Wade singled out the Honymans for special criticism. He noted that the family "possessed a considerable estate ... how they came to be chargeable on the civil list is most extraordinary."[13] The Scottish Reformers Gazette said "we can only account for their appearance here, by recollecting that Sir William Honyman, in 1793, then Mr Honyman, Sheriff of Lanarkshire, was the most active in hunting for evidence against Thomas Muir of Huntershill".[15]


Coat of arms of William Honyman, Lord Armadale
An arrow in pale point downwards Or feathered Argent.
Argent on a bend engrailed Gules a bendlet of the field.
Two lions rampant guardant Proper.
Progredere Ne Regredere (Advance, Recede Not) [16]


  1. ^ a b c d e Kay, John (1877). Kay's Originals: A series of original portraits and character etvchings by the late John Kay. Vol II (new ed.). Edinburgh: Adam and Charles Black. pp. 162–3. |volume= has extra text (help)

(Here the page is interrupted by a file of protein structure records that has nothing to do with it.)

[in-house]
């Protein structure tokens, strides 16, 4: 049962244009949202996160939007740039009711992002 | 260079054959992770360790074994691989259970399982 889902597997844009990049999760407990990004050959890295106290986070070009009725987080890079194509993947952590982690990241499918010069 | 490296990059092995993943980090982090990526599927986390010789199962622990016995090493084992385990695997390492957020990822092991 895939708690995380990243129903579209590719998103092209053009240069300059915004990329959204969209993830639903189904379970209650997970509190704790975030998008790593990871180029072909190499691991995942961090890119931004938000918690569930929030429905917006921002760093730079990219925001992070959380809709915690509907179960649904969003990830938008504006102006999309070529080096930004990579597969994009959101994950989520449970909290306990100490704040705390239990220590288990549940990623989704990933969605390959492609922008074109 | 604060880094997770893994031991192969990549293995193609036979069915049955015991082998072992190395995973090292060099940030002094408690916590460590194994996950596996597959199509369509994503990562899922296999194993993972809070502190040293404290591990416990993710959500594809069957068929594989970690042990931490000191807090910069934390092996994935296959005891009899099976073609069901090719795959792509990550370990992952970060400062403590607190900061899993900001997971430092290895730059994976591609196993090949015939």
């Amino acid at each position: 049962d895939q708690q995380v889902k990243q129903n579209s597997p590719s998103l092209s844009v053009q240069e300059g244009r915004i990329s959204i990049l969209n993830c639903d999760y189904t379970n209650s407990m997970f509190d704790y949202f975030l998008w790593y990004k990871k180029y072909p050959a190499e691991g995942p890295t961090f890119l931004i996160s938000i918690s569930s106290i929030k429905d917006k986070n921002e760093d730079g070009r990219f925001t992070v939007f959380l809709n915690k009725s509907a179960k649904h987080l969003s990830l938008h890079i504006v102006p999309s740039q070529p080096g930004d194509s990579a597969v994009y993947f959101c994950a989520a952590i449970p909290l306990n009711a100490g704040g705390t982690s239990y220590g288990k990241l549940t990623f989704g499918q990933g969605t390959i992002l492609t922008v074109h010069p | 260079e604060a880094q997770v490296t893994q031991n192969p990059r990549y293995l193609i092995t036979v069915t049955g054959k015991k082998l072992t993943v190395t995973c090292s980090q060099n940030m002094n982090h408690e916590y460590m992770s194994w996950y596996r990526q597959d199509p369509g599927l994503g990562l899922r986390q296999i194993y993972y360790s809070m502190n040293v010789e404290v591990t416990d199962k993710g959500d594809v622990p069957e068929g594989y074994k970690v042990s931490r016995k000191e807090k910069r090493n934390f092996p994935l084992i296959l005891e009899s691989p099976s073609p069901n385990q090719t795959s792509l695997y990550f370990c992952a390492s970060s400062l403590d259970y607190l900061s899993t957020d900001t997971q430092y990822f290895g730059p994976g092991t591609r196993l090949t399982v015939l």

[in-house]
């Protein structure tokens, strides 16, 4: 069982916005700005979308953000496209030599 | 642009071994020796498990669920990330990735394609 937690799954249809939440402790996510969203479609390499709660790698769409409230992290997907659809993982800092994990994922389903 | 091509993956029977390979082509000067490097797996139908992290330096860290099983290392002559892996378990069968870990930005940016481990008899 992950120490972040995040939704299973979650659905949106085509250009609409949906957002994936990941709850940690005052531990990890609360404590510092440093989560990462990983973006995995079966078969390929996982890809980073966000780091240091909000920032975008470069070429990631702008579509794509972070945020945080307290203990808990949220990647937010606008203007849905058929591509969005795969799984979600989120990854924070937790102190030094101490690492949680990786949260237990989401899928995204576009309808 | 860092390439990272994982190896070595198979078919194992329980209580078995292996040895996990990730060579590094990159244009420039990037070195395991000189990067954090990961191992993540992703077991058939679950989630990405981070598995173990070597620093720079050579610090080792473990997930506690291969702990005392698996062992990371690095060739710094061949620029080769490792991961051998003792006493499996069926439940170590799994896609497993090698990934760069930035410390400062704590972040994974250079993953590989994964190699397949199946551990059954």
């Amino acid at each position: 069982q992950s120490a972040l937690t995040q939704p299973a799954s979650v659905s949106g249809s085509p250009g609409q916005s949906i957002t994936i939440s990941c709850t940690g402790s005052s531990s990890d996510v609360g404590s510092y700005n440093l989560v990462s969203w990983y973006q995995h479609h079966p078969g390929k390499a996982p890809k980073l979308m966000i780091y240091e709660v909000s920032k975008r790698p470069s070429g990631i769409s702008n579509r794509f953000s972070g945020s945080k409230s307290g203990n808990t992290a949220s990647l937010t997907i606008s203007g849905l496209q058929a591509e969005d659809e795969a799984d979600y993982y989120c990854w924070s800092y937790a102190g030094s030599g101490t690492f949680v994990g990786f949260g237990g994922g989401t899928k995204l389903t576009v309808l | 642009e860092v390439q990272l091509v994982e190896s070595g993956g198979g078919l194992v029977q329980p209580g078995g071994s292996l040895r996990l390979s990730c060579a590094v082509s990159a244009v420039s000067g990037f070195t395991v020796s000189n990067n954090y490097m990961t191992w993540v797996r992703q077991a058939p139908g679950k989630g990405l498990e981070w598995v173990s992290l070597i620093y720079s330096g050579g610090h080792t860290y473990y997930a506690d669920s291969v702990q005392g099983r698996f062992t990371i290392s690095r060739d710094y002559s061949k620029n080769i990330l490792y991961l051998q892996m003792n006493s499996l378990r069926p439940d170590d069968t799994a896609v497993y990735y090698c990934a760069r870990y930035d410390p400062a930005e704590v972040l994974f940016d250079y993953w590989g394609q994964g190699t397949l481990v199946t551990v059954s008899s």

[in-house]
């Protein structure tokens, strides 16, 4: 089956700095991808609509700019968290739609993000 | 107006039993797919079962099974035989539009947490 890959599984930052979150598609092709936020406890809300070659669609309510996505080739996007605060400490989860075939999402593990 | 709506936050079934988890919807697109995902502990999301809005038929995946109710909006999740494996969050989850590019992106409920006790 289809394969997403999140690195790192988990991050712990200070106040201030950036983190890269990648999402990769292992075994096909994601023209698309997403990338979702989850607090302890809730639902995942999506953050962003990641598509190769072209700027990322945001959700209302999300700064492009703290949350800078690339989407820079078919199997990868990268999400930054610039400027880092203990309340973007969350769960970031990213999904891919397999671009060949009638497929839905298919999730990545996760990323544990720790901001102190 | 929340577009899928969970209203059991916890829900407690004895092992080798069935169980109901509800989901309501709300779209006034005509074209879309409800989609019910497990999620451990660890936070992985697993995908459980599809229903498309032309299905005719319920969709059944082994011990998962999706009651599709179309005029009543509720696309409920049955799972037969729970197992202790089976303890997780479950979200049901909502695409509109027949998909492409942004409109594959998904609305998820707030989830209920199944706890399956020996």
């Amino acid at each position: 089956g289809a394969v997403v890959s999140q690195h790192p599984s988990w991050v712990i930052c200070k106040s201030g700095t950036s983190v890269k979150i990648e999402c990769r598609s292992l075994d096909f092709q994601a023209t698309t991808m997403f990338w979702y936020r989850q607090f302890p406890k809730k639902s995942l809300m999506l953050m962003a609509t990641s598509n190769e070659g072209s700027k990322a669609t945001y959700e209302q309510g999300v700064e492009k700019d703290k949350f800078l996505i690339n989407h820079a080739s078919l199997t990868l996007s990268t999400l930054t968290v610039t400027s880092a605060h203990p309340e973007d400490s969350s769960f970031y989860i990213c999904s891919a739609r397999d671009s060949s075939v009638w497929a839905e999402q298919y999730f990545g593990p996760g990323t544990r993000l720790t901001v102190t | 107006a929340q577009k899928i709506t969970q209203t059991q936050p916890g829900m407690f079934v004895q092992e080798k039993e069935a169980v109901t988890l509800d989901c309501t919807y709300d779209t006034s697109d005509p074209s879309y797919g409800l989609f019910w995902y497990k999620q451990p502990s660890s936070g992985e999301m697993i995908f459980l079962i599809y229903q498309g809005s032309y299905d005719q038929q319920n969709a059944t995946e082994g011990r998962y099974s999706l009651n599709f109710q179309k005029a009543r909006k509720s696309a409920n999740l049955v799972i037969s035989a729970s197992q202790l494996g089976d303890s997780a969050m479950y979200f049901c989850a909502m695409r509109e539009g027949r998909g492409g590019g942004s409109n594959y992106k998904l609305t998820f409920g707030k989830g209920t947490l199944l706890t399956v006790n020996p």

2. ^ "Obituaries: Sir Ord Honeyman". The Gentleman's Magazine. March 1863. p. 394. Retrieved 25 April 2015. CS1 maint: discouraged parameter (link)
  3. ^ a b c Brunton, George; Haig, David; Lockhart, James S. (1836). "An Historical Account of the Senators of the College of Justice, From Its Institution in MDXXXII". Edinburgh: The Edinburgh Printing Company. p. 543.
  4. ^ Mackenzie, Peter (1831). The life of Thomas Muir, esq. advocate, younger of Huntershill, near Glasgow: member of the Convention of delegates for reform in Scotland, etc. etc., who was tried for sedition before the High court of justiciary in Scotland, and sentenced to transportation for fourteen years. With a full report of his trial. Glasgow: W. R. M'Phun. pp. 61, 100, 115.
  5. ^ a b c "Sir William Honeyman, Lord Armadale, 1756 – 1825". Armadale.Org. West Lothian Archaeological Trust. Retrieved 21 April 2015. CS1 maint: discouraged parameter (link)